Intro: BDW Settlers of Catan
For my Monitor in Training project for the Brown Design Workshop, I decided to make a BDW themed version of the popular game, Settlers of Catan.
Step 1: Lasercut the Board
I began by designing my board in Adobe Illustrator. I found dimensions for the original game online and worked from there, engraving squares in the center of each hexagon in which to put a sample of the material represented. I replaced the boats and docks from the original game with racecars, as the Brown Formula Racing team has a room in the BDW
Step 2: 3D Print the Pieces
For the Settlers of Catan game, you will need to print 1 Robber (I just used one on Thingiverse), and at least 4 sets of player pieces. Each set of player pieces includes 4 Toolboxes (to replace Cities), 5 Pencil Cases (to replace Settlements), and 15 Rulers (to replace Roads). Make sure to print them in colors that you can easily tell apart. I printed 6 sets to give myself more flexibility in terms of number of players and what colors they liked. In this game, I am going to refer to the Robber as the ENGN 30 Student, as when ENGN 30 has a project in a particular area, they tend to monopolize the space.
Step 3: Lasercut the Building Costs, Longest Road, and Largest Army Cards
I used Adobe Illustrator to design black and white versions of the Catan cards, then replaced the images and some of the text with BDW themed equivalents. For the Building Costs card, I just replaced the pictures of the resources. "Longest Road" became "Ruler Hog" since the roads in this game were replaced by rulers, and "Largest Army" became "Largest Workshop" since the BDW is frequently overwhelmed with students attempting to get certified, especially on the laser cutter.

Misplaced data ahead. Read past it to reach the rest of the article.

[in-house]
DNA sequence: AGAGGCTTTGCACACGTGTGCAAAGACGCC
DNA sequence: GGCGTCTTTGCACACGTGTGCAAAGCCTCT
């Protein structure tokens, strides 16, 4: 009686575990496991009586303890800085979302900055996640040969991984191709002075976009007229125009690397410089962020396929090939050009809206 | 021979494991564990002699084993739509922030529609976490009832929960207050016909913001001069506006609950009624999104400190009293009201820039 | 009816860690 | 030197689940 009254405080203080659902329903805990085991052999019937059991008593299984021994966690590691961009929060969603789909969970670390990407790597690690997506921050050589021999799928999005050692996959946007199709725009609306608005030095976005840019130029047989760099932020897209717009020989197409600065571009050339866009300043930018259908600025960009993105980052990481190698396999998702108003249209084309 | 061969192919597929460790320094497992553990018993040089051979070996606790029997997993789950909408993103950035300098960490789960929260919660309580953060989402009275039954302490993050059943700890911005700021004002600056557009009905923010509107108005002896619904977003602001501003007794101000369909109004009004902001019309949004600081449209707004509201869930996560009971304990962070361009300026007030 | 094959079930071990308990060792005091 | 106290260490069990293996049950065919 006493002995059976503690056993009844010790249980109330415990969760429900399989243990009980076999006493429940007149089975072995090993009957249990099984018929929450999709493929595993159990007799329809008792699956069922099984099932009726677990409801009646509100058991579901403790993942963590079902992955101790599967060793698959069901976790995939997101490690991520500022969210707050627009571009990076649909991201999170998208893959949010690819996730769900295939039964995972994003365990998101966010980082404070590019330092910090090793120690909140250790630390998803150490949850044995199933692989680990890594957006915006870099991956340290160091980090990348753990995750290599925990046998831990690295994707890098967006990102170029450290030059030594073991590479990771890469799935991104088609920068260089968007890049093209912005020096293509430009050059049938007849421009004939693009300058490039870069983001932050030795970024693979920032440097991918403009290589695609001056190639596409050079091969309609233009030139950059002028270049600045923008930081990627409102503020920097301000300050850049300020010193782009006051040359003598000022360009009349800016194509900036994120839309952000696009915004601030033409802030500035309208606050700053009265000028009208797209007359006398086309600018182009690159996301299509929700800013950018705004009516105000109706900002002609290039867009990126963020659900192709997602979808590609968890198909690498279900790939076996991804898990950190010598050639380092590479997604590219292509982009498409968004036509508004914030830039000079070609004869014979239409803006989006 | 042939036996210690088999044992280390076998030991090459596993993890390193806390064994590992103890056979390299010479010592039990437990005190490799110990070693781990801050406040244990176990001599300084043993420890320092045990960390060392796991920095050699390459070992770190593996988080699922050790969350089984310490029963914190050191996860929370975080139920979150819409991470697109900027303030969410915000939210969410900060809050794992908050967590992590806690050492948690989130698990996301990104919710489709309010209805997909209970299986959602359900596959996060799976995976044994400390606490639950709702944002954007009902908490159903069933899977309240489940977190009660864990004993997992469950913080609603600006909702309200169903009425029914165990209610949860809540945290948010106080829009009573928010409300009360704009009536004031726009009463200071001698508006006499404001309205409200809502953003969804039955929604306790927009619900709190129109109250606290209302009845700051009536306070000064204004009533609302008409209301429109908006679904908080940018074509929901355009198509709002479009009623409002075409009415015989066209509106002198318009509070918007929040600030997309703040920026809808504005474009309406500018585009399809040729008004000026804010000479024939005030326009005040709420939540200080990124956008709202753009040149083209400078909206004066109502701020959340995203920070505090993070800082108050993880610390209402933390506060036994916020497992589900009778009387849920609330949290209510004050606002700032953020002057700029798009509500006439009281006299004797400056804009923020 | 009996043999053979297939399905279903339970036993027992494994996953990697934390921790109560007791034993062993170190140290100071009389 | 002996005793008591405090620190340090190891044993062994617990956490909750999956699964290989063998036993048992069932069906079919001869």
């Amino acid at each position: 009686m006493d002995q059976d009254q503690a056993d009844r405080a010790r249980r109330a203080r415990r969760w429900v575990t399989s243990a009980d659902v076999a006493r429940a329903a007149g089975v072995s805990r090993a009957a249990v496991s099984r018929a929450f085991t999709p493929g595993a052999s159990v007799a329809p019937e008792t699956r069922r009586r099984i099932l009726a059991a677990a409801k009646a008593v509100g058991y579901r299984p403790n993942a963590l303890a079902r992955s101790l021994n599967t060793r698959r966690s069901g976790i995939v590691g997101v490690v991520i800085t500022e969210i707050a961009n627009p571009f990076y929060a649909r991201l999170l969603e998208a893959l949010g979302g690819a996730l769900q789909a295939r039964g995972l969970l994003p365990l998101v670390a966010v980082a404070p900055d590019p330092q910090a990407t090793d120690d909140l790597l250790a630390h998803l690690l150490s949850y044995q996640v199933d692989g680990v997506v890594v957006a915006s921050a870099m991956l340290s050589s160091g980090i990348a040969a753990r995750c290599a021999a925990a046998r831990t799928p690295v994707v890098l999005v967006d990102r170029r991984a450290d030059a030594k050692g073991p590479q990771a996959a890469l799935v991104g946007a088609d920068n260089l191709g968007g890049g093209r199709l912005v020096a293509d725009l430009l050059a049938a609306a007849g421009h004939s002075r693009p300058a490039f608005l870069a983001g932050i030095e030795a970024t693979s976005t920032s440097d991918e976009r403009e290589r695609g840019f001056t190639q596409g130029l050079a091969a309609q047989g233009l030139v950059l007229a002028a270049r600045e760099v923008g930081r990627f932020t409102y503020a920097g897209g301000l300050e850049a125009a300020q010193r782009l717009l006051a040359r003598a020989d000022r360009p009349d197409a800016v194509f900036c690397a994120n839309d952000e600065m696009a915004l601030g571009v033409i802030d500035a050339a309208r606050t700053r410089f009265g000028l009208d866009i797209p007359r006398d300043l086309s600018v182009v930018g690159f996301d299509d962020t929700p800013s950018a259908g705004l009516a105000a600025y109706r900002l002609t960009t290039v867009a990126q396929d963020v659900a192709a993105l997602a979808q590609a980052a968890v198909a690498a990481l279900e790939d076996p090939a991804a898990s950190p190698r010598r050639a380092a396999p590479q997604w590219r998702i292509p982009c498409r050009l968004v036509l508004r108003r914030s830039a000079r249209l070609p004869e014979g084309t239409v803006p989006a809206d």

Step 4: Tile Middles
I added center pieces to my resource tiles which were made out of the materials that the tiles represented. Squares of sheet metal, wood, 3D printed PLA, laser-cut acrylic, and circuit board were cut and glued into the engraved squares on the plywood tiles.
Step 5: Number Tiles
Originally, I had intended to make the number pieces distributed across the board out of sheet metal, but since sheet metal does not really lend itself to being cut into a perfect circle, I experimented with making octagons, hexagons, and squares. However, with the tools available it was difficult them even and not sharp, so I decided to laser-cut the number pieces out of acrylic matching the Building Costs, Largest Workshop, and Ruler Hog cards.
Step 6: Resource and Development Cards
For each of the five resources, I designed a new card themed around the BDW resource I had chosen, in the style of the original cards. For the backs of the cards, I used the BDW logo to create a pattern and covered the back with it. I printed these on a regular color double sided printer, and they turned out very nicely. For the development cards, I just ordered a set online, but in the future I might redesign them to be BDW themed.
Step 7: Build the Box
To hold all the pieces, I built a wooden box out of 1"x6" pine. It's important to make sure that your pieces will all fit, so plan out beforehand how everything will fit together. The edge pieces of the board are the biggest problem, so make sure the inside of your box is at least 10.5" long (assuming you made everything the same scale as the original game like I did). I cut the pieces to length on a band-saw, then used a miter saw to cut the 45 degree angles for the corners. I attached the pieces first with wood glue and then added nails using a nail gun to hold everything in place.
Step 8: Lasercut the Top
Originally, I wanted to make a wooden lid for my box, but after laser-cutting the cards, I decided it would look nice and polished to laser-cut the top of the box too. I used matching acrylic to the other laser-cut pieces and engraved the lid with the BDW logo. Then I assembled the box and the lid and I was finished!
Step 9: Play!
Now that you've finished making your custom Settlers of Catan game, you can enjoy it with friends!